Of the many benefits the company has realized since its Drake thread grinder was installed less than a year ago, three in particular stand out in Mr. Tracey’s mind. One has to do with the user-friendly HMI steered by Drake’s proprietary Part Smart menu-driven programming, which requires virtually no programming knowledge and makes the machine relatively simple to operate. This offers the shop flexibility in production by eliminating constraints on who is capable of actually running the process.
“Brian has years of experience in manual thread grinding, and he’s definitely taken the lead on learning how to operate the CNC machine and to push it toward meeting its true potential,” Mr. Tracey says. “Before, however, it would create a bottleneck when he was away from the shop. It had taken a long time for him to master the manual thread grinder, and we really didn’t have anyone else with that level of skill. Now, thanks to the training that Drake provided, we have backup operators on hand that we can shift into that role when we need to, so we don’t lose any time. I found that I was able to grind threads myself by the end of the first week.”
Another notable benefit involves what the machine’s capabilities have added to the company’s list of services, as well as the types of parts it can make. Once the machine was installed and running smoothly, Mr. Tracey began aggressively marketing the company’s new thread grinding prowess. In some cases, he was able to pick up new orders from existing customers requiring thread forms that he couldn’t have provided prior to making this capital investment. In addition, he was able to approach companies he’d never worked with before on the basis of what the new machine was able to do. “I might not know what a Whitworth thread is right off the top of my head, but I know that our machine has the ability to grind one,” he says with a laugh.
The third benefit that stands out to Mr. Tracey is machining accuracy, which has been greatly improved as well. Recalling the amount of play found in his NC thread grinders when making adjustments, he is amazed by the tolerances the Drake machine routinely holds. “If we enter an offset of one ten-thousandths of an inch, it actually moves one ten-thousandths of an inch, which is pretty mind-blowing,” he says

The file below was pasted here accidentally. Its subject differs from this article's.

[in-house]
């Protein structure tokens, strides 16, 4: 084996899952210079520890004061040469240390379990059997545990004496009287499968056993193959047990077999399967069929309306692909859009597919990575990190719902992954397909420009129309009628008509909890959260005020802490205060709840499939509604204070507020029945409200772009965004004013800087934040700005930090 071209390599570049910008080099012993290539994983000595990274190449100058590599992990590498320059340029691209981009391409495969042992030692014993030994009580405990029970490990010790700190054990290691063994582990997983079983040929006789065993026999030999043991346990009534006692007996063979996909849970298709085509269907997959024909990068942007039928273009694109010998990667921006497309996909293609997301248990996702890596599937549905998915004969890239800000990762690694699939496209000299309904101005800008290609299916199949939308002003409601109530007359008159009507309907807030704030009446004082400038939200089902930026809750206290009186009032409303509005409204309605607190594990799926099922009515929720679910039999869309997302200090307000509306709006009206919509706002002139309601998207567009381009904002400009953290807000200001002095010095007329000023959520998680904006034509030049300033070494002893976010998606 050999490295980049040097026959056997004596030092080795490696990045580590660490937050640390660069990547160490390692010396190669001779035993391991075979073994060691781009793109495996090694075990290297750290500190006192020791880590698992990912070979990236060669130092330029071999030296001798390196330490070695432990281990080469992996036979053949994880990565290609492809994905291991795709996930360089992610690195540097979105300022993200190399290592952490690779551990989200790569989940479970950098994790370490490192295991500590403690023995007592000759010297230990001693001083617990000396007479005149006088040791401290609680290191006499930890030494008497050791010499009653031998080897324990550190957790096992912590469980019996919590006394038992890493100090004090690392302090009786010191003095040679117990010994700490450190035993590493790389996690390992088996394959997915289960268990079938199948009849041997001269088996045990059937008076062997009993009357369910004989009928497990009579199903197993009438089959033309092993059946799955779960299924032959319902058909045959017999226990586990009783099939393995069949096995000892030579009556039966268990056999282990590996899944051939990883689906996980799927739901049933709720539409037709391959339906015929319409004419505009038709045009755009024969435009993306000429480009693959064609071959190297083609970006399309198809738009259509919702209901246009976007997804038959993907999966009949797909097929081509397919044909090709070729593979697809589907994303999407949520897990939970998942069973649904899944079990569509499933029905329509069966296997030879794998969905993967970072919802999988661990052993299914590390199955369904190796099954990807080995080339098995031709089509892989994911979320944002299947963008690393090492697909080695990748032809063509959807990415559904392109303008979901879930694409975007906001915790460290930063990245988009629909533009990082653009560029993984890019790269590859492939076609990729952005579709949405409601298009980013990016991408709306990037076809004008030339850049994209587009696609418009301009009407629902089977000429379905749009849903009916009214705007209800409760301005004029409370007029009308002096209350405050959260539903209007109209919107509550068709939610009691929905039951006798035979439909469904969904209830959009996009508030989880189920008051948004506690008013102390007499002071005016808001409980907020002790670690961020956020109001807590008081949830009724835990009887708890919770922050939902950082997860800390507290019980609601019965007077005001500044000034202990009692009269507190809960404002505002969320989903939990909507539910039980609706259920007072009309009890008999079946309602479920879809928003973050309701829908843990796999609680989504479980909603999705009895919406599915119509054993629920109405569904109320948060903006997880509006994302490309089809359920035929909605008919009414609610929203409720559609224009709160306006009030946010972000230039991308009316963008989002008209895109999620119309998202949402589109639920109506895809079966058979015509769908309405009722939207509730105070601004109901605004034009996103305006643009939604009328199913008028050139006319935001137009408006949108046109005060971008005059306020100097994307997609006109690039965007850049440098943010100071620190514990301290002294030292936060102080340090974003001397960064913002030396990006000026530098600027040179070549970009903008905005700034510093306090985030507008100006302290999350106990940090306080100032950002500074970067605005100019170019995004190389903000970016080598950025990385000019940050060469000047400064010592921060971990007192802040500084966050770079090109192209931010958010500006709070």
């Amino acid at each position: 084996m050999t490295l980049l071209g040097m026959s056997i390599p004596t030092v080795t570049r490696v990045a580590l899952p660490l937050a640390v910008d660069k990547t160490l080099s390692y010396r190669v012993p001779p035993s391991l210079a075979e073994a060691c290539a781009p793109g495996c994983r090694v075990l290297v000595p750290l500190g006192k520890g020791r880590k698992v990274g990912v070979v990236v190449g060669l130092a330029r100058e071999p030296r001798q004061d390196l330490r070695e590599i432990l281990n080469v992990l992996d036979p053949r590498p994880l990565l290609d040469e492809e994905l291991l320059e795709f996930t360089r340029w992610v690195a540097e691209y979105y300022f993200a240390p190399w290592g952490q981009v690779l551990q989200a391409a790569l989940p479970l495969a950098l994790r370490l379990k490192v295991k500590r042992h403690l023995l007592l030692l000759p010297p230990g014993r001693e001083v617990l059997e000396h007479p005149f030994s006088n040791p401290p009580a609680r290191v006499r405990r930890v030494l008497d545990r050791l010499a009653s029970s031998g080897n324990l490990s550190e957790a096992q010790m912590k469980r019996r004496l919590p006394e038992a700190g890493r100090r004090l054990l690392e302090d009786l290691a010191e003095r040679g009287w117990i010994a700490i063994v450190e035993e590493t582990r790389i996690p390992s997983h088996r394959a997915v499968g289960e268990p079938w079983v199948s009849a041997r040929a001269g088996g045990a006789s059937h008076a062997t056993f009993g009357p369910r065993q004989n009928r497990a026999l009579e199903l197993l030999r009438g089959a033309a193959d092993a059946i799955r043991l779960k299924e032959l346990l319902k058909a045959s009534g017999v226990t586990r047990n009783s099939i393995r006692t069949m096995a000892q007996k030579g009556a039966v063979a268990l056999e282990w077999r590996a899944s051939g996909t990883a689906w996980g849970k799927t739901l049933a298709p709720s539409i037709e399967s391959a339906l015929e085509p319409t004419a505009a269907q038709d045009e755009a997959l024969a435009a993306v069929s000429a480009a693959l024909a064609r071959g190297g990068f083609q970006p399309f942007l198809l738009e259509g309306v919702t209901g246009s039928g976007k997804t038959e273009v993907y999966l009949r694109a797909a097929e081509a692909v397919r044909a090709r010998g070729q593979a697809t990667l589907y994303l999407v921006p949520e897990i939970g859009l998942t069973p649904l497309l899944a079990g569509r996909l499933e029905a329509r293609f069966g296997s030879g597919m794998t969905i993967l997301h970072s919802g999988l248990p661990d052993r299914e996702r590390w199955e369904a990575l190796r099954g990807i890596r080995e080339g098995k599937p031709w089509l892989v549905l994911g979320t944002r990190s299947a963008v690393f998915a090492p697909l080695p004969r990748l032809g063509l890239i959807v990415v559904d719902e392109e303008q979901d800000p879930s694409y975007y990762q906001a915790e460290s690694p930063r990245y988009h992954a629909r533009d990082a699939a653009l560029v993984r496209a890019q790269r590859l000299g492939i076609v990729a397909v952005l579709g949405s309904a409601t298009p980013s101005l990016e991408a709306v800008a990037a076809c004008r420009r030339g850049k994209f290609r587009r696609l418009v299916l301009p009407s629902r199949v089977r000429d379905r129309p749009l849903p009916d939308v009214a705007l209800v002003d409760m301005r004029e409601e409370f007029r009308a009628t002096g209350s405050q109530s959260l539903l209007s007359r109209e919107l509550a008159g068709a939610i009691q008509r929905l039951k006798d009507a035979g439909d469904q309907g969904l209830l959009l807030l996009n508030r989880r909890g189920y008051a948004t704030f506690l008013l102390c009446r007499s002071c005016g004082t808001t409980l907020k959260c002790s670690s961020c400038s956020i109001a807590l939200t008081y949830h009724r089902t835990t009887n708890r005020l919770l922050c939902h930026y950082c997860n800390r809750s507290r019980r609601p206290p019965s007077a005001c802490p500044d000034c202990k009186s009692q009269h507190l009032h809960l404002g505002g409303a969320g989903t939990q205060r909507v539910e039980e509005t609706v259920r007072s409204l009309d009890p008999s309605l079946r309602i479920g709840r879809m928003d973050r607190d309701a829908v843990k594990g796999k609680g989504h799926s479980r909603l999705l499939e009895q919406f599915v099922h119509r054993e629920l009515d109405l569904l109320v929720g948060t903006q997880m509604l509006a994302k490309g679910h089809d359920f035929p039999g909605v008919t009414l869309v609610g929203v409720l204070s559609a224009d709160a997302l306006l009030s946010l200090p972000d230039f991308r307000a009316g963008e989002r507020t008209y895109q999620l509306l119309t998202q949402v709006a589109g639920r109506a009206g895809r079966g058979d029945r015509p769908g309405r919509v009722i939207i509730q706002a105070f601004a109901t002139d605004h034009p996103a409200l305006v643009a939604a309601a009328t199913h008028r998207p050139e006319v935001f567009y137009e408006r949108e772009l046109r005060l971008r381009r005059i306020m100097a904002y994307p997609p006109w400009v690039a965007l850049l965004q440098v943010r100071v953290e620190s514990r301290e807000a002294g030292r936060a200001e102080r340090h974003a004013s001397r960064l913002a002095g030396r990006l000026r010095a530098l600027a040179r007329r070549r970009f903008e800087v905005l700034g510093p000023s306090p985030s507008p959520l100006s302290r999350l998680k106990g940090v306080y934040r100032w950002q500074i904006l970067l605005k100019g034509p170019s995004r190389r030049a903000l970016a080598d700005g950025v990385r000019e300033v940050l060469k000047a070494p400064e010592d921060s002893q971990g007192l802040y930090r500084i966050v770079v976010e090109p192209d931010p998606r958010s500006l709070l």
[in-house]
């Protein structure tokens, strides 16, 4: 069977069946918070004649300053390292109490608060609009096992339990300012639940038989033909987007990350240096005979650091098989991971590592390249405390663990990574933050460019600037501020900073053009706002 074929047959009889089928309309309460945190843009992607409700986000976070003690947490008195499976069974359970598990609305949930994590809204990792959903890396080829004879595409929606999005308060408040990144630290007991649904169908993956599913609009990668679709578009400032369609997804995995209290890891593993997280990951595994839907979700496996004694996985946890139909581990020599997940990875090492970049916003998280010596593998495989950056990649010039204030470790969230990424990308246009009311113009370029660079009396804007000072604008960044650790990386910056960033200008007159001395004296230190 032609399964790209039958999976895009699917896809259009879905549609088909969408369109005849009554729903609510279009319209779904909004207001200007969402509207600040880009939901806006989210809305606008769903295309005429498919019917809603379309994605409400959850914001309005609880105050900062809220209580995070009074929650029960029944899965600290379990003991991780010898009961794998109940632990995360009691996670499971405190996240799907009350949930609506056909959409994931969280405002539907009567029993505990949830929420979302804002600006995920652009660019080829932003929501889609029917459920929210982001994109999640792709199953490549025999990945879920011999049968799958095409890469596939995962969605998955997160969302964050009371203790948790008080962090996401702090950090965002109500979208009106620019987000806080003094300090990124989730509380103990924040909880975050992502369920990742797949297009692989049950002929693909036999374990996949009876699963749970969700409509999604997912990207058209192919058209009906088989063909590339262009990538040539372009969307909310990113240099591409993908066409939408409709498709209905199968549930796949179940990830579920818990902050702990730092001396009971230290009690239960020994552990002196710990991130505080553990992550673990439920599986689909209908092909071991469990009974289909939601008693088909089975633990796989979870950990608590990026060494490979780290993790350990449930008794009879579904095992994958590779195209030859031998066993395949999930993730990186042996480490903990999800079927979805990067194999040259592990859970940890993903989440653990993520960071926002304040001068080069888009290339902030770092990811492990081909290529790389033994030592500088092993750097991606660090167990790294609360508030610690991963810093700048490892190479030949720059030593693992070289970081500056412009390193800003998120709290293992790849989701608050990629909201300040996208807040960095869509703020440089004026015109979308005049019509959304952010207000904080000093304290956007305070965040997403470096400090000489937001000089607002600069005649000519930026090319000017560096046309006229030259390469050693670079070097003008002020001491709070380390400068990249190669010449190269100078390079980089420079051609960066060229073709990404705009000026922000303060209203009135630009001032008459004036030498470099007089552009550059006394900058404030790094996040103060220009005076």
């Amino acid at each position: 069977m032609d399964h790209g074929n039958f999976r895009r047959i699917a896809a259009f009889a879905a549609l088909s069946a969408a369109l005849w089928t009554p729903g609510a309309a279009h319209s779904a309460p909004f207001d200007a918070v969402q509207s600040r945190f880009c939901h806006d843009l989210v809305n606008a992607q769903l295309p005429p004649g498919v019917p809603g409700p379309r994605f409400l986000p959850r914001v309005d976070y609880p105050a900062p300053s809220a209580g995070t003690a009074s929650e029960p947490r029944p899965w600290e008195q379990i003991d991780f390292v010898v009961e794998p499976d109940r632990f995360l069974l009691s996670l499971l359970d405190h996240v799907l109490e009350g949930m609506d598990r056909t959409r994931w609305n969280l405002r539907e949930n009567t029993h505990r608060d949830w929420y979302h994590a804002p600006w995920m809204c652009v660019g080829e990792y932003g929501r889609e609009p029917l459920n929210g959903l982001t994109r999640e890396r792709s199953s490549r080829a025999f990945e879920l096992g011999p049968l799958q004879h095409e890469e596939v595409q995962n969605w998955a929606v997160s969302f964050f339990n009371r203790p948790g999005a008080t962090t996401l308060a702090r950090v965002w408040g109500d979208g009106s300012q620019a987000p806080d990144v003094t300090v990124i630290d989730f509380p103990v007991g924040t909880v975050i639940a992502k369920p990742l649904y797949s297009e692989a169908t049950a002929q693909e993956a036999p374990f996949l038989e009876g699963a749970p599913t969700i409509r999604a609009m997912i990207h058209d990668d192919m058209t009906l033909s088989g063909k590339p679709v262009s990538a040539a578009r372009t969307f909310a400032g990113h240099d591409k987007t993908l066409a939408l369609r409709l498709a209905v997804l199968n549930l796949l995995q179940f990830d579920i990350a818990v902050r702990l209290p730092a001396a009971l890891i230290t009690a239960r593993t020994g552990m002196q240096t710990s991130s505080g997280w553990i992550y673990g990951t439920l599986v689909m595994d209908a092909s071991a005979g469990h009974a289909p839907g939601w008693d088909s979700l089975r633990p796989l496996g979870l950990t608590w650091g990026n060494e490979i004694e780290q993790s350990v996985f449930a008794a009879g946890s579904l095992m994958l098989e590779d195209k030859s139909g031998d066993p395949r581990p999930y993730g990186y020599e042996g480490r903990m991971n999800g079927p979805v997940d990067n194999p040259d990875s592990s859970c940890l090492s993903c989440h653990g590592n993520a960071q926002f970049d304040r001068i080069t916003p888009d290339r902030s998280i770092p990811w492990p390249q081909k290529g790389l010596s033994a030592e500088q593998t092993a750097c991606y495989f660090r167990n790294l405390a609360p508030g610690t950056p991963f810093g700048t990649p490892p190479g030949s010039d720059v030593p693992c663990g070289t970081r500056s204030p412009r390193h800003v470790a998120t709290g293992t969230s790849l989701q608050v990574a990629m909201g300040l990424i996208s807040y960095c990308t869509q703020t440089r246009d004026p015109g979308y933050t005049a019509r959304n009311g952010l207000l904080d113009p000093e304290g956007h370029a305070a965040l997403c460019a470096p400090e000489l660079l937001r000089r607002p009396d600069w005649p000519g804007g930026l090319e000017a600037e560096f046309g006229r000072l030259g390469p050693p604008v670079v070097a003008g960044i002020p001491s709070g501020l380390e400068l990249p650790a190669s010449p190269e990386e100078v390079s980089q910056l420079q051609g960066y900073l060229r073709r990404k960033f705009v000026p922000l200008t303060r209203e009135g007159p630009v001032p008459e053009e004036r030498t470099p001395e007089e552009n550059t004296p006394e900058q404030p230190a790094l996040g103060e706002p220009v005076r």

As mentioned earlier, other benefit of the CNC thread grinding process include reduced cycle times (due to the combination of machine power, optimal grinding wheels for the material and application, and reduced setups because no additional machining is required on other machines) and a smaller inventory of grinding wheels, since only a few cover the entire range of threads that Tracey Gear grinds on the Drake machine.
As is often the case when a machine shop reaches a certain turning point in one area, such as finally deciding to invest in leading-edge technologies, Tracey Gear has begun upgrading many of its other departments, systems and procedures. The success of the Drake thread grinder in one area led to the purchase of a Mitsubishi CNC hobber for the gear department and a new Zeiss coordinate measuring machine for quality control.
“Once you make an improvement of this magnitude in one area, you start thinking about how you could streamline other operations as well,” Mr. Tracey says. “Whether it’s a new ERP system or developing a smarter way of routing jobs, once you get in the habit of continuous improvement, it’s a hard one to break.”